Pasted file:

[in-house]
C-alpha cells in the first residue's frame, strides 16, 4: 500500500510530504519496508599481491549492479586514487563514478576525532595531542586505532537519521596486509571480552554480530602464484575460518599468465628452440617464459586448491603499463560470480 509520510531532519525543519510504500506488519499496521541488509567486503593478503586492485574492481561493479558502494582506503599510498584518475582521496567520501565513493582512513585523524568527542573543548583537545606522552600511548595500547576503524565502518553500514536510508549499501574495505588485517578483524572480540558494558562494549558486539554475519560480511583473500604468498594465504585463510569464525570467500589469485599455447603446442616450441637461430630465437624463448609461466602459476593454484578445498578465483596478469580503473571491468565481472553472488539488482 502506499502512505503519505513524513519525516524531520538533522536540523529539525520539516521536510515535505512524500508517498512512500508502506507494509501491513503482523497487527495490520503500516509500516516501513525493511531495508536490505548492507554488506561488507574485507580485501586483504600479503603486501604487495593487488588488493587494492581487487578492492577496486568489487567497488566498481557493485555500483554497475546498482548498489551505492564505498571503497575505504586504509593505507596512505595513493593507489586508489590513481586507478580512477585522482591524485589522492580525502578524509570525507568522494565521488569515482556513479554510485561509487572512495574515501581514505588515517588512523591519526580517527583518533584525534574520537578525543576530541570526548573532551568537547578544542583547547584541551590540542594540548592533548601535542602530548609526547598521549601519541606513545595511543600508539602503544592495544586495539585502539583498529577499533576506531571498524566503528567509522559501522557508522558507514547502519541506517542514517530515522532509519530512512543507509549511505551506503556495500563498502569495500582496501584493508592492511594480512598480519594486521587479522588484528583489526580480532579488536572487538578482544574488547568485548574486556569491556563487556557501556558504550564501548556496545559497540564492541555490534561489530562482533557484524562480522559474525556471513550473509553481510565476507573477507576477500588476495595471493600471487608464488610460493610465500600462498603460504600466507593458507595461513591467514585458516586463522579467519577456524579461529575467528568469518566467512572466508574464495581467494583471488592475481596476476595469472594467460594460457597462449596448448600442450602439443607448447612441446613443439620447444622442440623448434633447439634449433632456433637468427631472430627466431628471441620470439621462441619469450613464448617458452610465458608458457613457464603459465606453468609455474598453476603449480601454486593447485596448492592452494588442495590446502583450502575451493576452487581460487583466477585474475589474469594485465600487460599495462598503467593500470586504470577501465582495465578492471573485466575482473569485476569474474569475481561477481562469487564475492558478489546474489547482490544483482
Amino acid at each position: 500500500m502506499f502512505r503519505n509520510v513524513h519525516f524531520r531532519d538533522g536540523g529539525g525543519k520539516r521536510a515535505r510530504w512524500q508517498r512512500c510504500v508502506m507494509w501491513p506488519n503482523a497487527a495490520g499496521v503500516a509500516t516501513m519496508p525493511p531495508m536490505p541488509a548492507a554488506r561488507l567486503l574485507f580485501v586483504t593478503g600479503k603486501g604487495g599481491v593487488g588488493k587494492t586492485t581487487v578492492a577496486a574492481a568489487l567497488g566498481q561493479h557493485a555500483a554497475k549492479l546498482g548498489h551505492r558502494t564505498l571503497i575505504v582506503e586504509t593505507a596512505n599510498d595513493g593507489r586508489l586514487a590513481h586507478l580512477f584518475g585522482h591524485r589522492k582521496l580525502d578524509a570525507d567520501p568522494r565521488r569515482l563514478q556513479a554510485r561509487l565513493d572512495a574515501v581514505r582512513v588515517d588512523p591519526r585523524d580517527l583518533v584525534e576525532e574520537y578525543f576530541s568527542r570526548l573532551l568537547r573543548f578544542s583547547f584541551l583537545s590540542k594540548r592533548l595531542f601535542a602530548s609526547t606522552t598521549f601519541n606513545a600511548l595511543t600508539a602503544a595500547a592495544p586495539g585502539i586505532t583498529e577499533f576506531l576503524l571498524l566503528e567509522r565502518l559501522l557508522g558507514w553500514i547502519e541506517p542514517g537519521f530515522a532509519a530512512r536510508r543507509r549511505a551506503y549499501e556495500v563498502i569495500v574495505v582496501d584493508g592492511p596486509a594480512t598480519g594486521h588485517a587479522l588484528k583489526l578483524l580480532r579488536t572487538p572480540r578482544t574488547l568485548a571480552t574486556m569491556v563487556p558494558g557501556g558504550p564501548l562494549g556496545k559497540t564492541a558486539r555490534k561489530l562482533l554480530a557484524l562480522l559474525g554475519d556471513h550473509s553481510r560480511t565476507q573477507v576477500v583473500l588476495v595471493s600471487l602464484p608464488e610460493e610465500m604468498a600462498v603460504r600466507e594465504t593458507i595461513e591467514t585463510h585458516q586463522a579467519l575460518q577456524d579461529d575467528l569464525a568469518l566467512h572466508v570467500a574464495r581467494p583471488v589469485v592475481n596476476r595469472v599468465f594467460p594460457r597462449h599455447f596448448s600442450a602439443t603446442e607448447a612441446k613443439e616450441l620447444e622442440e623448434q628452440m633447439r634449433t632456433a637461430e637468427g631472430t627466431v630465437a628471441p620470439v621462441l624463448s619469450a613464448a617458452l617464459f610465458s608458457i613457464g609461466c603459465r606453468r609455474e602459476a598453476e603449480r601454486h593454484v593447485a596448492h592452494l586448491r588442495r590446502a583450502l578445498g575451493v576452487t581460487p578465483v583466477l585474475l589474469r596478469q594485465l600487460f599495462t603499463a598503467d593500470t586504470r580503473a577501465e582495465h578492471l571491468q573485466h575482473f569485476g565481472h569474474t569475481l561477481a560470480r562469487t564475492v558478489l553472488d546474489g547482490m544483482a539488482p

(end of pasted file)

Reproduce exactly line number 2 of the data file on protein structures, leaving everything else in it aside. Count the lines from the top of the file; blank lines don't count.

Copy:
C-alpha cells in the first residue's frame, strides 16, 4: 500500500510530504519496508599481491549492479586514487563514478576525532595531542586505532537519521596486509571480552554480530602464484575460518599468465628452440617464459586448491603499463560470480 509520510531532519525543519510504500506488519499496521541488509567486503593478503586492485574492481561493479558502494582506503599510498584518475582521496567520501565513493582512513585523524568527542573543548583537545606522552600511548595500547576503524565502518553500514536510508549499501574495505588485517578483524572480540558494558562494549558486539554475519560480511583473500604468498594465504585463510569464525570467500589469485599455447603446442616450441637461430630465437624463448609461466602459476593454484578445498578465483596478469580503473571491468565481472553472488539488482 502506499502512505503519505513524513519525516524531520538533522536540523529539525520539516521536510515535505512524500508517498512512500508502506507494509501491513503482523497487527495490520503500516509500516516501513525493511531495508536490505548492507554488506561488507574485507580485501586483504600479503603486501604487495593487488588488493587494492581487487578492492577496486568489487567497488566498481557493485555500483554497475546498482548498489551505492564505498571503497575505504586504509593505507596512505595513493593507489586508489590513481586507478580512477585522482591524485589522492580525502578524509570525507568522494565521488569515482556513479554510485561509487572512495574515501581514505588515517588512523591519526580517527583518533584525534574520537578525543576530541570526548573532551568537547578544542583547547584541551590540542594540548592533548601535542602530548609526547598521549601519541606513545595511543600508539602503544592495544586495539585502539583498529577499533576506531571498524566503528567509522559501522557508522558507514547502519541506517542514517530515522532509519530512512543507509549511505551506503556495500563498502569495500582496501584493508592492511594480512598480519594486521587479522588484528583489526580480532579488536572487538578482544574488547568485548574486556569491556563487556557501556558504550564501548556496545559497540564492541555490534561489530562482533557484524562480522559474525556471513550473509553481510565476507573477507576477500588476495595471493600471487608464488610460493610465500600462498603460504600466507593458507595461513591467514585458516586463522579467519577456524579461529575467528568469518566467512572466508574464495581467494583471488592475481596476476595469472594467460594460457597462449596448448600442450602439443607448447612441446613443439620447444622442440623448434633447439634449433632456433637468427631472430627466431628471441620470439621462441619469450613464448617458452610465458608458457613457464603459465606453468609455474598453476603449480601454486593447485596448492592452494588442495590446502583450502575451493576452487581460487583466477585474475589474469594485465600487460599495462598503467593500470586504470577501465582495465578492471573485466575482473569485476569474474569475481561477481562469487564475492558478489546474489547482490544483482